Ki Bo Bae adds world champion title to collection
“There are no words that can describe what I am feeling at this moment,” Ki Bo Bae managed to say in between deep breaths, smiles and starting to tear up. “I think I’m going to cry.”
Olympic Champion at London 2012, she was missing and desperately wanted the world champion title for her resume.
“In 2014, I wasn’t selected for the national team because I wasn’t shooting well. During that year I thought that if I practised a lot I could win a world title and make it to the Olympics again. I forgot about the bad things.”
If her goal is Rio 2016, Ki Bo Bae is off to a good start.
She won the first two sets against the top-seeded recurve woman at Copenhagen, Lin Shih-Chia from Chinese Taipei, and jumped to a 4-0 set point lead quickly.
Bo Bae put in a match low 26-points for the third set, allowing Lin to gain a foothold with 27 – and draw the match back to 4-2. The pair shared the fourth with 29 points each – and both started 9, 10 in the fifth and final regulation set.
With the Olympic Champion only needing a set draw to win the match, Lin Shih-Chia had the chance to put the pressure on with her final arrow. It landed in the nine.
Ki Bo Bae stepped to the line needing to hit gold – nine or 10 points – to win. Calm and collected, the top Korean drew, released and sent an arrow flying downrange and into the 10-ring.
An emotional moment and a massive win for Ki Bo Bae, who was off the Korean team and commenting on national television just one year ago – and just added a coveted world title to her long list of achievements.
Bo Bae’s teammate Choi Misun, who Ki beat in the semis, collected bronze in the same event.
Choi successfully held off India’s Laxmirani Majhi to take the last spot on the podium. The pair were drawn at 4-all heading into the last regulation set, in which Choi and Majhi both shot nine then 10 with their first two arrows.
Choi finished first, with a 10 – in the very centre – meaning her Indian opponent needed a 10 just to force a shoot-off.
Laxmirani shot eight – and Choi Misun took bronze.
After the match Majhi, for which Copenhagen was her first international event in 2015, admitted she was having some problems releasing, taking too long to shoot each of her arrows.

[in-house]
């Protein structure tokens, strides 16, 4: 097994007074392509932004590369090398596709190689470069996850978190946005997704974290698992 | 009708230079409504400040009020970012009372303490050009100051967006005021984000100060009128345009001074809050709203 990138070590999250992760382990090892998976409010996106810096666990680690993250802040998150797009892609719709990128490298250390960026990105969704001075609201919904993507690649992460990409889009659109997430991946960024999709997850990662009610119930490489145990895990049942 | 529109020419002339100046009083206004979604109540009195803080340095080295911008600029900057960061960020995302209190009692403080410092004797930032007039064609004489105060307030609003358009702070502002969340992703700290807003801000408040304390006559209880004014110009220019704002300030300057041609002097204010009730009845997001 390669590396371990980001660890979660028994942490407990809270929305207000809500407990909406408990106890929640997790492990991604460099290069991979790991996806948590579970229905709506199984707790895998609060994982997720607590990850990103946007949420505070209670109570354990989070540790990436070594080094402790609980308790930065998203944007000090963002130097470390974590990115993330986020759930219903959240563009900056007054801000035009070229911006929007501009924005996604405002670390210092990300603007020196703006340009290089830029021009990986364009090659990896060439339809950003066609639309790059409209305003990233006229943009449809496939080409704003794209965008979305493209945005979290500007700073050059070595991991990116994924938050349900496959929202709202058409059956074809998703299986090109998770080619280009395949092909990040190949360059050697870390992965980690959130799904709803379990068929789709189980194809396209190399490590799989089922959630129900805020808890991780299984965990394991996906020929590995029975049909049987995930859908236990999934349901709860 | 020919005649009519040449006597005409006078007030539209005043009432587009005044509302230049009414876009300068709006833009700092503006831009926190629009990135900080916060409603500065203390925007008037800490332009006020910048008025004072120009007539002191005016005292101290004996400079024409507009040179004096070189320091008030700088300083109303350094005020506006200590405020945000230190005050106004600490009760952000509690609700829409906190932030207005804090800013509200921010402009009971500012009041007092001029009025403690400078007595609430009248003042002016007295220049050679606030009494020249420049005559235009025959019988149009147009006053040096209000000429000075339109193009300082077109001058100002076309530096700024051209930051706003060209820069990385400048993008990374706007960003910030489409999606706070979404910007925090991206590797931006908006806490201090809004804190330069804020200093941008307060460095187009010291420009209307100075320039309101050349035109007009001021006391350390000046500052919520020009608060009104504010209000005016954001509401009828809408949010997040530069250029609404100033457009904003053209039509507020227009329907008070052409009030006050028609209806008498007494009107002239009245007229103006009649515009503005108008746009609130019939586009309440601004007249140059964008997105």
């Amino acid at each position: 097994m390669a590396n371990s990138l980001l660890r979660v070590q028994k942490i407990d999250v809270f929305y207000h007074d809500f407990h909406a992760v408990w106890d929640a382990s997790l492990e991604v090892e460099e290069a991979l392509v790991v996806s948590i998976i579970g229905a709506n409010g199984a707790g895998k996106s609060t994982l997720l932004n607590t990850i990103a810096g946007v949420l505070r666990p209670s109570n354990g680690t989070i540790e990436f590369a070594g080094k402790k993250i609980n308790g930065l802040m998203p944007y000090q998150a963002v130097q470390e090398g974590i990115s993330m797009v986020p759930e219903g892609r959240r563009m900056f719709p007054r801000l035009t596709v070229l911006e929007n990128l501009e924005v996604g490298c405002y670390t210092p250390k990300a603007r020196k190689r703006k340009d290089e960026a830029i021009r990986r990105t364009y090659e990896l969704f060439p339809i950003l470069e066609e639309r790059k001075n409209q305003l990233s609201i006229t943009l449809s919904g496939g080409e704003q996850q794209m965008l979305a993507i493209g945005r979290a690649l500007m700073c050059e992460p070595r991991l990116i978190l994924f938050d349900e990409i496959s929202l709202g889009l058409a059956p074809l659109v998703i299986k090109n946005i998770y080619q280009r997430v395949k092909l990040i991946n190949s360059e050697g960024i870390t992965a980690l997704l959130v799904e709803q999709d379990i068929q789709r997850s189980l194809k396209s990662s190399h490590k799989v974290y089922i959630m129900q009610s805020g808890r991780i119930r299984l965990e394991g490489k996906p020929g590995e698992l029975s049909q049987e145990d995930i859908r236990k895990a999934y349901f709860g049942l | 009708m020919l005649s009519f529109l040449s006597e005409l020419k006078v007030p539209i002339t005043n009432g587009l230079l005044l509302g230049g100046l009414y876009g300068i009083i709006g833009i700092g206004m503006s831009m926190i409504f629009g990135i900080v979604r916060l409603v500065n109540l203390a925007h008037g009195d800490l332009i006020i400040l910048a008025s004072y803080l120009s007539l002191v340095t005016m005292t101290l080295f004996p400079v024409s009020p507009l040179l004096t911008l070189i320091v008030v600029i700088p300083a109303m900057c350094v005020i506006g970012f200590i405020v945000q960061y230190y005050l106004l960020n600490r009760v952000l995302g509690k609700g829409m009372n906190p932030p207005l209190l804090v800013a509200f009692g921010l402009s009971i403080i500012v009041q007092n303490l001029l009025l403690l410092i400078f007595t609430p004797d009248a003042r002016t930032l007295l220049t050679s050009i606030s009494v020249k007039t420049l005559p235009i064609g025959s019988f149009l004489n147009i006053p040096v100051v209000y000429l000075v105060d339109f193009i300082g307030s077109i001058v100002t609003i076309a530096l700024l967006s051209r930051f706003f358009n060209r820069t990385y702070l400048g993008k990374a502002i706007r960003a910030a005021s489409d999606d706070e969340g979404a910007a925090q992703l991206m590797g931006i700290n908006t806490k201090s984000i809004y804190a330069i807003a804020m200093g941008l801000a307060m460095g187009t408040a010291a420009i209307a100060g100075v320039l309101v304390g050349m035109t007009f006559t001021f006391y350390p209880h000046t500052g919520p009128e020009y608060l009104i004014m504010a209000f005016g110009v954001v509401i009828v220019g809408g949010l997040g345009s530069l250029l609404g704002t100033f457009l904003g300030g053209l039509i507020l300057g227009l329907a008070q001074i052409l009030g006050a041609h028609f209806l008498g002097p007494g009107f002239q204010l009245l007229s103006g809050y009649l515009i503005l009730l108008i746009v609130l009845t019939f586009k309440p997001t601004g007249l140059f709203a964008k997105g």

“It was good battle and I enjoyed it,” she said. “I’m happy about it even though I lost.”
Misun, shooting in her first worlds, said the bronze was a massive achievement for her – and valuable experience.
Ki Bo Bae had a 2-0 record against Lin Shih-Chia on the Copenhagen finals field. She and Ku Bonchan successfully defended Korea’s mixed team title against Chinese Taipei before the individual matches.
Bo Bae won the Belek 2013 gold while partnered with Oh Jin Hyek – and the national also won gold in the competition at Turin 2011, where it was first introduced.
The two pairs traded sets to start the match.
Korea won the first, then Lin – Bo Bae’s gold final opponent – and Kuo Cheng Wei the second, Korea the third – and Chinese Taipei the fourth.
Four-two up heading into the last, Korea was put in a 10-to-win situation with Ki Bo Bae stepping up to the line to take the last shot, but her arrow landed just wide of the central-ring in the nine.
In the shoot-off, she was on point – as was Bonchan.
Both Koreans put their arrows in the 10 for a perfect 20 out of a possible 20 tiebreaker points. Chinese Taipei’s effort was valiant – but Kuo’s first arrow went in the nine and there was nothing Lin Shih-Chia’s closing 10 could do.
China beat Georgia in the mixed team bronze final. The Chinese pair trailed 3-1 after two sets but won the back two to secure the Asian nation’s only podium finish of these worlds.